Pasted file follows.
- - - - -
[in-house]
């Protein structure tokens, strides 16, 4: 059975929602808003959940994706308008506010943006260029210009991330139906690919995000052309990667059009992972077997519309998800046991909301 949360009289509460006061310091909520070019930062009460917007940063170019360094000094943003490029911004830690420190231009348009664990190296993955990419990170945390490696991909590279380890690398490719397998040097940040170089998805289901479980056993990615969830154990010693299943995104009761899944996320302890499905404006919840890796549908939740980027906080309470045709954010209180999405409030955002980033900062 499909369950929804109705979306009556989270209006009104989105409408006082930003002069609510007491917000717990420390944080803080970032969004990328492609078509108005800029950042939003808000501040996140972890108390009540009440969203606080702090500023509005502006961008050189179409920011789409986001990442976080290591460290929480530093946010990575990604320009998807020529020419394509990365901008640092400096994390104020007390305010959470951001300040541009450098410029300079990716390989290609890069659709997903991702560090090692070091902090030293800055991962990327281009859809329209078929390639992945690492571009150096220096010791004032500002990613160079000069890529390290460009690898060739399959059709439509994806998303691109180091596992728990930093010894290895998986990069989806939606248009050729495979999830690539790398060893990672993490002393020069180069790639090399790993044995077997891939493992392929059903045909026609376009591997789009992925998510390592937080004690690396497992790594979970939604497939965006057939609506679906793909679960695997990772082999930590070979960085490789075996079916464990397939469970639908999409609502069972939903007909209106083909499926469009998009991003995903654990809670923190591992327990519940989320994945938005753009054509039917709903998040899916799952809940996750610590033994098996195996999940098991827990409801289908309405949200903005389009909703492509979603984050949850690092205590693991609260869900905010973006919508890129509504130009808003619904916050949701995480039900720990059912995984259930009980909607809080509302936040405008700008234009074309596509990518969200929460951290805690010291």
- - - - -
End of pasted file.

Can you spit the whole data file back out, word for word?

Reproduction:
[in-house]
């Protein structure tokens, strides 16, 4: 059975929602808003959940994706308008506010943006260029210009991330139906690919995000052309990667059009992972077997519309998800046991909301 949360009289509460006061310091909520070019930062009460917007940063170019360094000094943003490029911004830690420190231009348009664990190296993955990419990170945390490696991909590279380890690398490719397998040097940040170089998805289901479980056993990615969830154990010693299943995104009761899944996320302890499905404006919840890796549908939740980027906080309470045709954010209180999405409030955002980033900062 499909369950929804109705979306009556989270209006009104989105409408006082930003002069609510007491917000717990420390944080803080970032969004990328492609078509108005800029950042939003808000501040996140972890108390009540009440969203606080702090500023509005502006961008050189179409920011789409986001990442976080290591460290929480530093946010990575990604320009998807020529020419394509990365901008640092400096994390104020007390305010959470951001300040541009450098410029300079990716390989290609890069659709997903991702560090090692070091902090030293800055991962990327281009859809329209078929390639992945690492571009150096220096010791004032500002990613160079000069890529390290460009690898060739399959059709439509994806998303691109180091596992728990930093010894290895998986990069989806939606248009050729495979999830690539790398060893990672993490002393020069180069790639090399790993044995077997891939493992392929059903045909026609376009591997789009992925998510390592937080004690690396497992790594979970939604497939965006057939609506679906793909679960695997990772082999930590070979960085490789075996079916464990397939469970639908999409609502069972939903007909209106083909499926469009998009991003995903654990809670923190591992327990519940989320994945938005753009054509039917709903998040899916799952809940996750610590033994098996195996999940098991827990409801289908309405949200903005389009909703492509979603984050949850690092205590693991609260869900905010973006919508890129509504130009808003619904916050949701995480039900720990059912995984259930009980909607809080509302936040405008700008234009074309596509990518969200929460951290805690010291």